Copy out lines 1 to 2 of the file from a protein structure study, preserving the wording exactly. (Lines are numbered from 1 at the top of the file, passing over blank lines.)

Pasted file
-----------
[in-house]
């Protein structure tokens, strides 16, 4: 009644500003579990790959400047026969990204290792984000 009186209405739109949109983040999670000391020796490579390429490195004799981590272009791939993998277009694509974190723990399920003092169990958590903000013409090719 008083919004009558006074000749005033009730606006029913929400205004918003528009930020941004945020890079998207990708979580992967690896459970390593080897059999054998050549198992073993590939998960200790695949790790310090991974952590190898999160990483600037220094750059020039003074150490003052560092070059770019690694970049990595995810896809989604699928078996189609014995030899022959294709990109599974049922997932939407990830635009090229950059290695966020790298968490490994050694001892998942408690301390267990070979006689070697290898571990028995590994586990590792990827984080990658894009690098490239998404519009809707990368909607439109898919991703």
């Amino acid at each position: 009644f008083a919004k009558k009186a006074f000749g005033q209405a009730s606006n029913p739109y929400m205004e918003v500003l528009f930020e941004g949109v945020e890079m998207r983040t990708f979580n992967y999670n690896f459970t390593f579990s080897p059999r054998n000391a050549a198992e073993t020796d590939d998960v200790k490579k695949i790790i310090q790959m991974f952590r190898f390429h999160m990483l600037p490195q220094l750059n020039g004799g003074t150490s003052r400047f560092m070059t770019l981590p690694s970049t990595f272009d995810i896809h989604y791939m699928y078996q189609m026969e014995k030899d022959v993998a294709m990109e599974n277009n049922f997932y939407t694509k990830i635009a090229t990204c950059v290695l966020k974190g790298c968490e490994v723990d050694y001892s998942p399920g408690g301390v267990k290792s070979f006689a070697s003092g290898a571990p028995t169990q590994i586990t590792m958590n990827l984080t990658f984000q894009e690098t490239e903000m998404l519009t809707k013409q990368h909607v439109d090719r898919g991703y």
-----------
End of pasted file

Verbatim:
[in-house]
């Protein structure tokens, strides 16, 4: 009644500003579990790959400047026969990204290792984000 009186209405739109949109983040999670000391020796490579390429490195004799981590272009791939993998277009694509974190723990399920003092169990958590903000013409090719 008083919004009558006074000749005033009730606006029913929400205004918003528009930020941004945020890079998207990708979580992967690896459970390593080897059999054998050549198992073993590939998960200790695949790790310090991974952590190898999160990483600037220094750059020039003074150490003052560092070059770019690694970049990595995810896809989604699928078996189609014995030899022959294709990109599974049922997932939407990830635009090229950059290695966020790298968490490994050694001892998942408690301390267990070979006689070697290898571990028995590994586990590792990827984080990658894009690098490239998404519009809707990368909607439109898919991703």